Making a small drying rack from an old bike tire

I’ve go a project/anecdote for you!  My friend Tammy showed me how to make a drying rack for clothes from an old bike wheel and it is amazing.

All you need is:

  • an old bike wheel (try freecycle or just ask around)
  • three zip ties (optional but helpful)
  • ~36 clothespins
  • some rope
  • a carabiner clip or similar (see the anecdote below)
  1. Spray and scrub down the old bike wheel. It doesn’t have to be spotless, but anything dirt on the wheel may end up on your drying items!
  2. Attach the three zip ties equidistant around the wheel, loosely (larger zip ties are best)!
  3. Use three same-size lengths of rope to the zip ties and together (for this, I deconstructed a topsy-turvy tomato grower and used some of the metal hanging wires).
  4. Optional – attach three lengths to the carabiner rather than tie together
  5.  Tie more rope to the three lengths/carabiner; use enough to be able to hang from a tree or whatever you can find.
  6. Finally, attach the clothespins and you have your drying contraption!

This works GREAT for small kitchens cloths but especially for cloth tissues, like the ones I showed you in a previous email. This is something you can easily make and use in a small backyard and even inside if you have the space!

And now for the anecdote… Tuesday I did a bunch of laundry without paying attention to the weather (note to self: that wasn’t smart). When the sky darkened I ran out and carried in my drying racks and took down the clothes from the lines but it was already sprinkling and I didn’t want to take each individual tissue and cloth off of the bike wheel rack, so I did the next best thing… I covered the whole thing in a poncho! It worked! Two hours later I returned and everything was no more damp than it had been before the rain! Now I think I should install a clip so I can remove this drying rack before this happens again but in case I don’t get to it, at least I know the poncho trick works!

Homemade tissues can help break our reliance on single-use products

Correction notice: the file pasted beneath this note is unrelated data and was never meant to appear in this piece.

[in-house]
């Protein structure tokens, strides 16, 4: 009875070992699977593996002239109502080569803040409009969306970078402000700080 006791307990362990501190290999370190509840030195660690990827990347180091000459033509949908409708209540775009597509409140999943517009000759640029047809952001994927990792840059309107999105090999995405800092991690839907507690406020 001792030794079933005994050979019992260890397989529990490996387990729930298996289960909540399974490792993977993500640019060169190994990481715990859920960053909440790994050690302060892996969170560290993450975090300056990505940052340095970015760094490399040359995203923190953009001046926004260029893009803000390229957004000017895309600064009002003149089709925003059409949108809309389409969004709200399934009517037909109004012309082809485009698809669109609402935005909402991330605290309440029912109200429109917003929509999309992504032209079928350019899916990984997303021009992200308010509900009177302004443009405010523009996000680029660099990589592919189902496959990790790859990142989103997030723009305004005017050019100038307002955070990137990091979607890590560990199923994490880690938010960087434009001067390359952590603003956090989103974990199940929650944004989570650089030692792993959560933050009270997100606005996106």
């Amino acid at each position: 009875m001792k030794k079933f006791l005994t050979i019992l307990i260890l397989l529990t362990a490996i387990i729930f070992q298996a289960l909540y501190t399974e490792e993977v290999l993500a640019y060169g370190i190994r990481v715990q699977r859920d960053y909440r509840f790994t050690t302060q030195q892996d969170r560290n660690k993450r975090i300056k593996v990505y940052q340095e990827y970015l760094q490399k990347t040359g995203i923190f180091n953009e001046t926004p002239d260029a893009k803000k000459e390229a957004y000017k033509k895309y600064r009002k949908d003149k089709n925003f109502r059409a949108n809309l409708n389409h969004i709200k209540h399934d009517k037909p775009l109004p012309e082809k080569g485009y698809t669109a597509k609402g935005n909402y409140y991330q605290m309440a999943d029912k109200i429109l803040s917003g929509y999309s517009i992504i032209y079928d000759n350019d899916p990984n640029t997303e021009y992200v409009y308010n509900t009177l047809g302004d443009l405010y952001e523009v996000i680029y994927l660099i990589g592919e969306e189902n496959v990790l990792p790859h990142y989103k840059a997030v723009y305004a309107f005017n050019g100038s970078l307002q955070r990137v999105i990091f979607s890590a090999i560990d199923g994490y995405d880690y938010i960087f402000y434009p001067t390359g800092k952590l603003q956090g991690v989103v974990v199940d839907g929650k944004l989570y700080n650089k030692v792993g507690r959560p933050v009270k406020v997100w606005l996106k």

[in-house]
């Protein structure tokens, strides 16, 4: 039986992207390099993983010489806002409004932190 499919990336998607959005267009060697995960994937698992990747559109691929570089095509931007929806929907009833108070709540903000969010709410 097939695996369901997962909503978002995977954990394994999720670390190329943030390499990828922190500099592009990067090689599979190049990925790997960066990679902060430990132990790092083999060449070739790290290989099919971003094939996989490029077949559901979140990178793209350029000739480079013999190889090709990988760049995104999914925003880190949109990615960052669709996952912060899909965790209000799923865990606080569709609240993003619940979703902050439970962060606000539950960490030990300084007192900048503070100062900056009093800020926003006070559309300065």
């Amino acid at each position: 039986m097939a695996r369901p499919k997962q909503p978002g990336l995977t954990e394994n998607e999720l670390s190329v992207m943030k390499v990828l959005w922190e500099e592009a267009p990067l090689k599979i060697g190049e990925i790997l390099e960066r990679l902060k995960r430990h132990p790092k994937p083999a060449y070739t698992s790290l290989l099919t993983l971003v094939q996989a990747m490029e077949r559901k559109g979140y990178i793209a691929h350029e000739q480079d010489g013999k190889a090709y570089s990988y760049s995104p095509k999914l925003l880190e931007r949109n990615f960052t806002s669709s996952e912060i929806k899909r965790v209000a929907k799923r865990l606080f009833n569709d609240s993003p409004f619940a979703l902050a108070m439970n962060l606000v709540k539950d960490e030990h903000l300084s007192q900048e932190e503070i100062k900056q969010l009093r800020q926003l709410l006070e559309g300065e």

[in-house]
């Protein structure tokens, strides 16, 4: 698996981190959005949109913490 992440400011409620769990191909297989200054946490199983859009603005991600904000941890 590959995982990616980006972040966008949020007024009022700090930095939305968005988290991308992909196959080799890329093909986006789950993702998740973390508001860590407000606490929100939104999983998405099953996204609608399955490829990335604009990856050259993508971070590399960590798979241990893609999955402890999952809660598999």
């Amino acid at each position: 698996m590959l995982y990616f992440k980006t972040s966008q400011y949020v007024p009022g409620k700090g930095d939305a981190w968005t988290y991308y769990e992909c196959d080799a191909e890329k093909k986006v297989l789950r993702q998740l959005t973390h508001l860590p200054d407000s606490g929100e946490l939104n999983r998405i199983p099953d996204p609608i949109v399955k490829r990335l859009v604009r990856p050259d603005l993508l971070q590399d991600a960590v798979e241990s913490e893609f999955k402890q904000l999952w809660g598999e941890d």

Sometimes breaking our reliance on single-use products can be difficult. Here is one easy way to start! For years, we have been using our own tissues at home rather than buying a box after box of paper tissues from the store. Cloth tissues are easy to make and care for. To make your own cloth tissues, you simply need a piece of flannel cloth. I like to use ripped sheets, but if I don’t have any I will run to a thrift store and look for a flannel sheet to buy. If you want to start small, a pillowcase will make quite a few!

Cut your flannel sheet into squares. I like mine to be about 8 inches square but have them in many different sizes because I didn’t want any leftover fabric. After cutting, you’re done if you want! Fold your tissues and store in a container around the house. You can also choose to bind the edges by surging or folding over and sewing. I don’t do that anymore; it takes more time and my kids prefer quantity over quality when they’ve got colds. Eventually the flannel unravels, but that’s generally about the time they’re getting stained or holey and they end up in the compost pile.
To care for your tissues; simply throw into the wash with your other laundry!

Prevent illness with herbs!

a jar of herbs covered in apple cider vinegar and alcohol

I want to share with you a recipe I use ALL the time here on the farm, and at home. Here we call it CEEG, for Cayenne, Echinacea, Eleuthero, Garlic. It’s an immune-boosting tincture that I use on both animals and humans at the first sign of illness. While the recipe suggests using it in the winter, we use it year-round. I make mine with ever clear and apple cider vinegar and the dilute it before use. It is HOT! My kids do not like it at all. However, the animals don’t seem to mind it. We add it to water for a general immune boost and administer it orally as often as possible for more acute situations. It’s not a cure-all but it does seem to help the animals and people fight illness and is our first line of defense.

Find the recipe here:

I get most of the herbs from Mountain Rose Herbs. While I can’t sell tinctures because of the alcohol content, I’m happy to create a tincture kit if you’re interested (I provide the herbs; you provide the fresh garlic and alcohol)!

Note: due to the garlic content, we don’t use it for our cats or our dog.